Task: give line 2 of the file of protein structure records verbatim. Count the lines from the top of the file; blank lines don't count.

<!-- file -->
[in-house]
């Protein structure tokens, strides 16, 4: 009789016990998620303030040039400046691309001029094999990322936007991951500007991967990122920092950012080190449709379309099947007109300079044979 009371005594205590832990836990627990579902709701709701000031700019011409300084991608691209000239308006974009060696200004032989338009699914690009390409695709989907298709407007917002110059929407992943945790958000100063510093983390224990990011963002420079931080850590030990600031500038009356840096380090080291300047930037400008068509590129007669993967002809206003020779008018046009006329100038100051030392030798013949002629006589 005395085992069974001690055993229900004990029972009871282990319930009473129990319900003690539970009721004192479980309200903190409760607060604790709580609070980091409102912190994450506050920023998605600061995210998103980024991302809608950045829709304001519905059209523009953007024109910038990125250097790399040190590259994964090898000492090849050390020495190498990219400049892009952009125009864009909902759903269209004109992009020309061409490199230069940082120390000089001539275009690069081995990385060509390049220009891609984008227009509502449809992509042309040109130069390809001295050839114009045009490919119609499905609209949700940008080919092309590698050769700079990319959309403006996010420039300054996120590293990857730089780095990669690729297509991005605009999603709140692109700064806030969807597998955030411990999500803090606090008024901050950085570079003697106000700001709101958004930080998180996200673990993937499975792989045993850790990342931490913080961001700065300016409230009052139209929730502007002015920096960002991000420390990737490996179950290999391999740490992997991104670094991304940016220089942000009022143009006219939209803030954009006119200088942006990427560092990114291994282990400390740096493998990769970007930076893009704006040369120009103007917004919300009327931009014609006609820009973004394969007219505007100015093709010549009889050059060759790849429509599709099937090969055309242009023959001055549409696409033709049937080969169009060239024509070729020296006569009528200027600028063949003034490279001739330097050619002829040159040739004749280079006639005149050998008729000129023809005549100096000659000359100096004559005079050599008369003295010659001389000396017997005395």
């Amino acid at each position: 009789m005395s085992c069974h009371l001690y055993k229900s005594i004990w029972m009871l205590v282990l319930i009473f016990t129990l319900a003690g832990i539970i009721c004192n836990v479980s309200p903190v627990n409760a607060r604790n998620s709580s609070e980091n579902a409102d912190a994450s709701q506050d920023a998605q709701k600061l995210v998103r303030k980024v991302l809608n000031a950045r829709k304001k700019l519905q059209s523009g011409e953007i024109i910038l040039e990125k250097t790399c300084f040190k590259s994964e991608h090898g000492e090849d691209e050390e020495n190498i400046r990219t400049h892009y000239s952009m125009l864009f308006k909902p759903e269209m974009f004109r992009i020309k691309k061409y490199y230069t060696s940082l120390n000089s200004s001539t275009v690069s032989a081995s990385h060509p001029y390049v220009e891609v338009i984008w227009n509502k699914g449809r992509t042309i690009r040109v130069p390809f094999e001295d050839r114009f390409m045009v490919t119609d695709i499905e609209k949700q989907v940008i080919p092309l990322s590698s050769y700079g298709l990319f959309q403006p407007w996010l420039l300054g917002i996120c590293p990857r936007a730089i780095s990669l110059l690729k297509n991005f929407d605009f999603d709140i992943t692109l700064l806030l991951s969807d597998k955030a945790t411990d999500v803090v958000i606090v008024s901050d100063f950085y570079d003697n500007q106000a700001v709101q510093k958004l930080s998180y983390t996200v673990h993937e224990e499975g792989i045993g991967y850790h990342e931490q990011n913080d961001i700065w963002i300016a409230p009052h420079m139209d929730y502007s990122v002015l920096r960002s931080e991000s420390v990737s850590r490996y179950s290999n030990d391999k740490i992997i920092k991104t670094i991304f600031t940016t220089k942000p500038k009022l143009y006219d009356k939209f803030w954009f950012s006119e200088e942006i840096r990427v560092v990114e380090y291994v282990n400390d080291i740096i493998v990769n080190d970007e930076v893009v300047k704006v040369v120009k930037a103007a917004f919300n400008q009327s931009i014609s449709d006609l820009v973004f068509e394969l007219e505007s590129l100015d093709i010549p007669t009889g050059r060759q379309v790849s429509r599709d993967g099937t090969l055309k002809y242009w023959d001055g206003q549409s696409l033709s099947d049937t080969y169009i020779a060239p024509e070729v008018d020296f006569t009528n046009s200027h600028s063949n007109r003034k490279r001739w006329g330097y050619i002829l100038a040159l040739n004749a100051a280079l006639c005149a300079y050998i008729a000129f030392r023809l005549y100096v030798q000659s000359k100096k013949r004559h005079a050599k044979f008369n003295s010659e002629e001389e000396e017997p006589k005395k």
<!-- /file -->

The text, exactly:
């Protein structure tokens, strides 16, 4: 009789016990998620303030040039400046691309001029094999990322936007991951500007991967990122920092950012080190449709379309099947007109300079044979 009371005594205590832990836990627990579902709701709701000031700019011409300084991608691209000239308006974009060696200004032989338009699914690009390409695709989907298709407007917002110059929407992943945790958000100063510093983390224990990011963002420079931080850590030990600031500038009356840096380090080291300047930037400008068509590129007669993967002809206003020779008018046009006329100038100051030392030798013949002629006589 005395085992069974001690055993229900004990029972009871282990319930009473129990319900003690539970009721004192479980309200903190409760607060604790709580609070980091409102912190994450506050920023998605600061995210998103980024991302809608950045829709304001519905059209523009953007024109910038990125250097790399040190590259994964090898000492090849050390020495190498990219400049892009952009125009864009909902759903269209004109992009020309061409490199230069940082120390000089001539275009690069081995990385060509390049220009891609984008227009509502449809992509042309040109130069390809001295050839114009045009490919119609499905609209949700940008080919092309590698050769700079990319959309403006996010420039300054996120590293990857730089780095990669690729297509991005605009999603709140692109700064806030969807597998955030411990999500803090606090008024901050950085570079003697106000700001709101958004930080998180996200673990993937499975792989045993850790990342931490913080961001700065300016409230009052139209929730502007002015920096960002991000420390990737490996179950290999391999740490992997991104670094991304940016220089942000009022143009006219939209803030954009006119200088942006990427560092990114291994282990400390740096493998990769970007930076893009704006040369120009103007917004919300009327931009014609006609820009973004394969007219505007100015093709010549009889050059060759790849429509599709099937090969055309242009023959001055549409696409033709049937080969169009060239024509070729020296006569009528200027600028063949003034490279001739330097050619002829040159040739004749280079006639005149050998008729000129023809005549100096000659000359100096004559005079050599008369003295010659001389000396017997005395």